- Another BR rarity — Triple Plus (A+++) sound or very close to it on both sides
- Here you will find a big, spacious soundstage and rich, natural vocals virtually no other copy in our shootout could compete with
- Fairly quiet vinyl on both sides — Mint Minus to Mint Minus Minus
- “The first thing Leonard Cohen’s music fans noticed about his sixth new studio album, given the typically open-ended title Recent Songs, was that, musically, it marked a return to the gypsy folk sound of his early records…” – All Music
This 1979 album marks Cohen’s return to the simple folk arrangements of his early albums. The songs are as stunning as ever, but only the best pressings really do them justice. As you might expect, the key elements here are going to be vocals, acoustic guitars and Cohen’s trademark female backup vocalists (Jennifer Warnes among them). This one really gets them all right, with the kind of big, spacious soundstage and full, rich tonality most of the copies in our shootout could not compete with.
We love these albums around here. No, they’re not audiophile spectaculars, but much like the best Dylan recordings, when they work the sound fits the music perfectly. The vocals are right up front and fairly dry, throwing the words and phrasing into high relief. Hard to argue with that!
What to Listen For (WTLF)
This copy has the kind of sound we look for in a top quality Modern Folky Singer Songwriter Album (assuming any of these categories can hold the unique qualities of this man’s work.)
A few qualities to listen for:
Immediacy in the vocals (so many copies are veiled and distant);
Freedom from smear (easily heard on the guitar transients; they are often a tad blunted and the harmonics won’t ring the way they should);
Natural tonal balance (most copies are at least slightly brighter or darker than ideal; ones with the right balance are the exception, not the rule);
Spaciousness (the best copies have wonderful studio ambience and space);
And last but not least, transparency, the quality of being able to see into the studio, where there is plenty of musical information to be revealed in this simple but sophisticated recording.
Humbled In Love
Came So Far For Beauty
The Lost Canadian (Un Canadien Errant)
Our Lady Of Solitude
The Gypsy’s Wife
The Smokey Life
Ballad Of the Absent Mare
AMG 4 Star Review
The first thing Leonard Cohen’s music fans noticed about his sixth new studio album, given the typically open-ended title Recent Songs, was that, musically, it marked a return to the gypsy folk sound of his early records after the incongruous arrangements Phil Spector imposed on its predecessor, Death of a Ladies’ Man, only two years earlier.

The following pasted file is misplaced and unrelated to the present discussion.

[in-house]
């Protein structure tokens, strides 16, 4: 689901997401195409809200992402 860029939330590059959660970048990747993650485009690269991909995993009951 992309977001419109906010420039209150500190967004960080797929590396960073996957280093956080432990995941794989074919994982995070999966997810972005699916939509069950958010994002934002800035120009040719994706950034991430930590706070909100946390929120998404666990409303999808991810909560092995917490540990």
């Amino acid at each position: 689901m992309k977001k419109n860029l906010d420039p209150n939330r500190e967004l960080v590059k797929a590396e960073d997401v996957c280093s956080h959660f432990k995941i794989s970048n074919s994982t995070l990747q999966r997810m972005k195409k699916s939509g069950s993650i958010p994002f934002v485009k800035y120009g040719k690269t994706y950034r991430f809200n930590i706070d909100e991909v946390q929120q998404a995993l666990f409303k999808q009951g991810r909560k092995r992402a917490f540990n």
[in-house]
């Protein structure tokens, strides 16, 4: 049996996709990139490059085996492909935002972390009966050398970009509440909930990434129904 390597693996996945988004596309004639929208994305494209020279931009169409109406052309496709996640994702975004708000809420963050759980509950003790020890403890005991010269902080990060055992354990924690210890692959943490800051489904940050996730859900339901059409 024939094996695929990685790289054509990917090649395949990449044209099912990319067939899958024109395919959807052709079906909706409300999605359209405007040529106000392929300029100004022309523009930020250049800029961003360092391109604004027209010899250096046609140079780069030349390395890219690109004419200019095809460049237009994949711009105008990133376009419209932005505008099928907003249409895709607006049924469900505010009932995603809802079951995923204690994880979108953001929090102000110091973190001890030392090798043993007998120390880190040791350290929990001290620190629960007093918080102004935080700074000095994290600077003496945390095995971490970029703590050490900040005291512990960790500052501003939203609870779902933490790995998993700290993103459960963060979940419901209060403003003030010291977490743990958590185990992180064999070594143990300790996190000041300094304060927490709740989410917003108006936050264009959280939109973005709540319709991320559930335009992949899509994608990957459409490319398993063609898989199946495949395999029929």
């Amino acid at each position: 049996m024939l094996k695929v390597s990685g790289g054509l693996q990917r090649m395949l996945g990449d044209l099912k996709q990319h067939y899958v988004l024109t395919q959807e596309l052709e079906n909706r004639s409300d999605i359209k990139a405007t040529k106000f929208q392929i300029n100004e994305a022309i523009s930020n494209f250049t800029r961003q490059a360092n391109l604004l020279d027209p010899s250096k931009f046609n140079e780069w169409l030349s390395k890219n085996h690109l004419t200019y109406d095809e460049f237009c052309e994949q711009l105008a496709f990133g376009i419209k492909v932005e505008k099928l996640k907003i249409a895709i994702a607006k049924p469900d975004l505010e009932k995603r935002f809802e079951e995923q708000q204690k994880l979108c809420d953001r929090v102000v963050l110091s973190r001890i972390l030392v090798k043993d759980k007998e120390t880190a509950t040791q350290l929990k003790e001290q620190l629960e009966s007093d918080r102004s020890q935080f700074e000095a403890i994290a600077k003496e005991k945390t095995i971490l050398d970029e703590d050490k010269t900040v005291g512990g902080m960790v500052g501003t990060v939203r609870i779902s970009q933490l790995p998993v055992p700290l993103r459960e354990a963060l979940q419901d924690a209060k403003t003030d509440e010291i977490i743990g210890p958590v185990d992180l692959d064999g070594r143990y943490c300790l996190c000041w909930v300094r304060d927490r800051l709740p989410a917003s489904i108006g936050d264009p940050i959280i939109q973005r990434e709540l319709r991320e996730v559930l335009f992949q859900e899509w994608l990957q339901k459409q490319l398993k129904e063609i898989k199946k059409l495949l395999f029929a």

There were subtle musical developments, particularly a flavor of the American Southwest, courtesy of the band Passenger, which played on several tracks, but the acoustic guitars and violin recalled classic Cohen. Fans of the artist’s poetry noticed something else. His writing had become increasingly bitter and angry during the 1970s in the books The Energy of Slaves and Death of a Lady’s Man as well as in his lyrics, but there was a new equanimity in these Recent Songs that began with the welcoming introduction of “The Guests.”
All was not suddenly well, of course, but “the open-hearted many” outnumbered “the broken-hearted few.” Cohen’s usual mixture of religious and sexual imagery in the songs was elegant and evocative rather than painful. If he was conscious of the sacrifices he had made in vain in “Came So Far for Beauty,” he was nevertheless able to make a sincere plea to a woman in “The Window,” mixing it with a prayer to “gentle this soul.”
The album was full of references to absence and dislocation, but Cohen deliberately countered them with humor. The cover of “The Lost Canadian (Un Canadient Errant)” was enlivened by a mariachi arrangement, and the album ended with “Ballad of the Absent Mare,” an allegory about a cowboy’s search for a horse that ended with the suggestion that the pursuit was only a romantic game. Though often abstract, Recent Songs suggested Cohen had regained a certain equilibrium after a long dark period.